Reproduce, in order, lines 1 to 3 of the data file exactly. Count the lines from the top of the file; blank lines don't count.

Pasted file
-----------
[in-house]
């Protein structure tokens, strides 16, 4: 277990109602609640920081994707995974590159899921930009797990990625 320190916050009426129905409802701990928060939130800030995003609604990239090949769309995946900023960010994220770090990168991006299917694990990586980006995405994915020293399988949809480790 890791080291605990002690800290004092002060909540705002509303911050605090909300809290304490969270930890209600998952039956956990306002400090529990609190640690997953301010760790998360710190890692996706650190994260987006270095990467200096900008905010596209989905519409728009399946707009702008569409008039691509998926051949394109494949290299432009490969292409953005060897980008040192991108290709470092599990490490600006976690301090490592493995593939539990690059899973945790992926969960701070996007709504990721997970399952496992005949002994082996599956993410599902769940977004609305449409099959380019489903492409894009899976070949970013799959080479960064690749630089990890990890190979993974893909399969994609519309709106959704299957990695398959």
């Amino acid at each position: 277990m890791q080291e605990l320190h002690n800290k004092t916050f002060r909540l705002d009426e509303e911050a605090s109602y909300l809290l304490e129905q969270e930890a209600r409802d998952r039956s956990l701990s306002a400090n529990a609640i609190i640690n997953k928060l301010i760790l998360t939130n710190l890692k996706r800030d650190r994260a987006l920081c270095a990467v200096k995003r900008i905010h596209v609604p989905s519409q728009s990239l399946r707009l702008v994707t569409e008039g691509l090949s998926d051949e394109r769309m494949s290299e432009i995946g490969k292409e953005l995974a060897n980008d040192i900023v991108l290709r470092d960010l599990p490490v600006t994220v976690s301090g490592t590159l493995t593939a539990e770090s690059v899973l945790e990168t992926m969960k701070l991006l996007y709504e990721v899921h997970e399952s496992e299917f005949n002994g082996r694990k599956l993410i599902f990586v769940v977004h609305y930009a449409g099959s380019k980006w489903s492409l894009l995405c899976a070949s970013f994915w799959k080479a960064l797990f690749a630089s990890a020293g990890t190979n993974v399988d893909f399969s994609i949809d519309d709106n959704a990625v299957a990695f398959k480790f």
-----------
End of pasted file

[in-house]
């Protein structure tokens, strides 16, 4: 277990109602609640920081994707995974590159899921930009797990990625 320190916050009426129905409802701990928060939130800030995003609604990239090949769309995946900023960010994220770090990168991006299917694990990586980006995405994915020293399988949809480790 890791080291605990002690800290004092002060909540705002509303911050605090909300809290304490969270930890209600998952039956956990306002400090529990609190640690997953301010760790998360710190890692996706650190994260987006270095990467200096900008905010596209989905519409728009399946707009702008569409008039691509998926051949394109494949290299432009490969292409953005060897980008040192991108290709470092599990490490600006976690301090490592493995593939539990690059899973945790992926969960701070996007709504990721997970399952496992005949002994082996599956993410599902769940977004609305449409099959380019489903492409894009899976070949970013799959080479960064690749630089990890990890190979993974893909399969994609519309709106959704299957990695398959």
């Amino acid at each position: 277990m890791q080291e605990l320190h002690n800290k004092t916050f002060r909540l705002d009426e509303e911050a605090s109602y909300l809290l304490e129905q969270e930890a209600r409802d998952r039956s956990l701990s306002a400090n529990a609640i609190i640690n997953k928060l301010i760790l998360t939130n710190l890692k996706r800030d650190r994260a987006l920081c270095a990467v200096k995003r900008i905010h596209v609604p989905s519409q728009s990239l399946r707009l702008v994707t569409e008039g691509l090949s998926d051949e394109r769309m494949s290299e432009i995946g490969k292409e953005l995974a060897n980008d040192i900023v991108l290709r470092d960010l599990p490490v600006t994220v976690s301090g490592t590159l493995t593939a539990e770090s690059v899973l945790e990168t992926m969960k701070l991006l996007y709504e990721v899921h997970e399952s496992e299917f005949n002994g082996r694990k599956l993410i599902f990586v769940v977004h609305y930009a449409g099959s380019k980006w489903s492409l894009l995405c899976a070949s970013f994915w799959k080479a960064l797990f690749a630089s990890a020293g990890t190979n993974v399988d893909f399969s994609i949809d519309d709106n959704a990625v299957a990695f398959k480790f």